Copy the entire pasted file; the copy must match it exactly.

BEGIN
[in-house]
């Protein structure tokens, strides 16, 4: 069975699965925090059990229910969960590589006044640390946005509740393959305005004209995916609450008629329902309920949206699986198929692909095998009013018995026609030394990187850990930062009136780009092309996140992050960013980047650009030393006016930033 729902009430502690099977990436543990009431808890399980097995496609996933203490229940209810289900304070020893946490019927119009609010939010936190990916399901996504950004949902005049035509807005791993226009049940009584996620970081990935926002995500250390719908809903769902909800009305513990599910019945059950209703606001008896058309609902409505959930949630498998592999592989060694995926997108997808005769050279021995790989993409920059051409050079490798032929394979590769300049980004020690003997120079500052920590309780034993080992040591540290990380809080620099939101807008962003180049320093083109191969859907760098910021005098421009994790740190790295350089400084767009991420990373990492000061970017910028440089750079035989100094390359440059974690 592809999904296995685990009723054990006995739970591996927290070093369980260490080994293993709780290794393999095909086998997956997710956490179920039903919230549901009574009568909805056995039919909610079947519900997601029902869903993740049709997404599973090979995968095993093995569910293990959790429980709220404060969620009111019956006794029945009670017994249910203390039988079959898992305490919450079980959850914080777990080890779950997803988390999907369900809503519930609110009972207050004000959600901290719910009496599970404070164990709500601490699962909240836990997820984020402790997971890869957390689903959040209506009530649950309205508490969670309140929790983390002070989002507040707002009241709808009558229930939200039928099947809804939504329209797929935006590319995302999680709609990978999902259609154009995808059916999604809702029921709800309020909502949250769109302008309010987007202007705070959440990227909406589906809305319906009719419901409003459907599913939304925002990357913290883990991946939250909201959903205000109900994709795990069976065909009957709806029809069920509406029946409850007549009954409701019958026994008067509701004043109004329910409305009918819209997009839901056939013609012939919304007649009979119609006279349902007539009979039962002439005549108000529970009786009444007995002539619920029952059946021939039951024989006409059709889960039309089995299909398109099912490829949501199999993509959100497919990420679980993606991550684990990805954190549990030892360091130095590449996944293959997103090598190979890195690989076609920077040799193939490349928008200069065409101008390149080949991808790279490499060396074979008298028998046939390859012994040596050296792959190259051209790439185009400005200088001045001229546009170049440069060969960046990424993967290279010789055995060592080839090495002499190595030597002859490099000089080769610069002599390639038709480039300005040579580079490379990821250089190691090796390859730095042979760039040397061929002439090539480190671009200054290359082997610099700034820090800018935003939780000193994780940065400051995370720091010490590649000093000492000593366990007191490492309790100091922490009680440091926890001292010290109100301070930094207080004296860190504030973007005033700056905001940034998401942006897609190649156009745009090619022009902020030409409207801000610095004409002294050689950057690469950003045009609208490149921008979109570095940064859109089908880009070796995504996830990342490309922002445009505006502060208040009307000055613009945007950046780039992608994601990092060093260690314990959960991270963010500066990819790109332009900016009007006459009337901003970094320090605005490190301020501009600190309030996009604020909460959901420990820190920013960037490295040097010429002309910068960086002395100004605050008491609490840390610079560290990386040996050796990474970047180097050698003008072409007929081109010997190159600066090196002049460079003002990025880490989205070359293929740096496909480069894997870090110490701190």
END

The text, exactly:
[in-house]
């Protein structure tokens, strides 16, 4: 069975699965925090059990229910969960590589006044640390946005509740393959305005004209995916609450008629329902309920949206699986198929692909095998009013018995026609030394990187850990930062009136780009092309996140992050960013980047650009030393006016930033 729902009430502690099977990436543990009431808890399980097995496609996933203490229940209810289900304070020893946490019927119009609010939010936190990916399901996504950004949902005049035509807005791993226009049940009584996620970081990935926002995500250390719908809903769902909800009305513990599910019945059950209703606001008896058309609902409505959930949630498998592999592989060694995926997108997808005769050279021995790989993409920059051409050079490798032929394979590769300049980004020690003997120079500052920590309780034993080992040591540290990380809080620099939101807008962003180049320093083109191969859907760098910021005098421009994790740190790295350089400084767009991420990373990492000061970017910028440089750079035989100094390359440059974690 592809999904296995685990009723054990006995739970591996927290070093369980260490080994293993709780290794393999095909086998997956997710956490179920039903919230549901009574009568909805056995039919909610079947519900997601029902869903993740049709997404599973090979995968095993093995569910293990959790429980709220404060969620009111019956006794029945009670017994249910203390039988079959898992305490919450079980959850914080777990080890779950997803988390999907369900809503519930609110009972207050004000959600901290719910009496599970404070164990709500601490699962909240836990997820984020402790997971890869957390689903959040209506009530649950309205508490969670309140929790983390002070989002507040707002009241709808009558229930939200039928099947809804939504329209797929935006590319995302999680709609990978999902259609154009995808059916999604809702029921709800309020909502949250769109302008309010987007202007705070959440990227909406589906809305319906009719419901409003459907599913939304925002990357913290883990991946939250909201959903205000109900994709795990069976065909009957709806029809069920509406029946409850007549009954409701019958026994008067509701004043109004329910409305009918819209997009839901056939013609012939919304007649009979119609006279349902007539009979039962002439005549108000529970009786009444007995002539619920029952059946021939039951024989006409059709889960039309089995299909398109099912490829949501199999993509959100497919990420679980993606991550684990990805954190549990030892360091130095590449996944293959997103090598190979890195690989076609920077040799193939490349928008200069065409101008390149080949991808790279490499060396074979008298028998046939390859012994040596050296792959190259051209790439185009400005200088001045001229546009170049440069060969960046990424993967290279010789055995060592080839090495002499190595030597002859490099000089080769610069002599390639038709480039300005040579580079490379990821250089190691090796390859730095042979760039040397061929002439090539480190671009200054290359082997610099700034820090800018935003939780000193994780940065400051995370720091010490590649000093000492000593366990007191490492309790100091922490009680440091926890001292010290109100301070930094207080004296860190504030973007005033700056905001940034998401942006897609190649156009745009090619022009902020030409409207801000610095004409002294050689950057690469950003045009609208490149921008979109570095940064859109089908880009070796995504996830990342490309922002445009505006502060208040009307000055613009945007950046780039992608994601990092060093260690314990959960991270963010500066990819790109332009900016009007006459009337901003970094320090605005490190301020501009600190309030996009604020909460959901420990820190920013960037490295040097010429002309910068960086002395100004605050008491609490840390610079560290990386040996050796990474970047180097050698003008072409007929081109010997190159600066090196002049460079003002990025880490989205070359293929740096496909480069894997870090110490701190």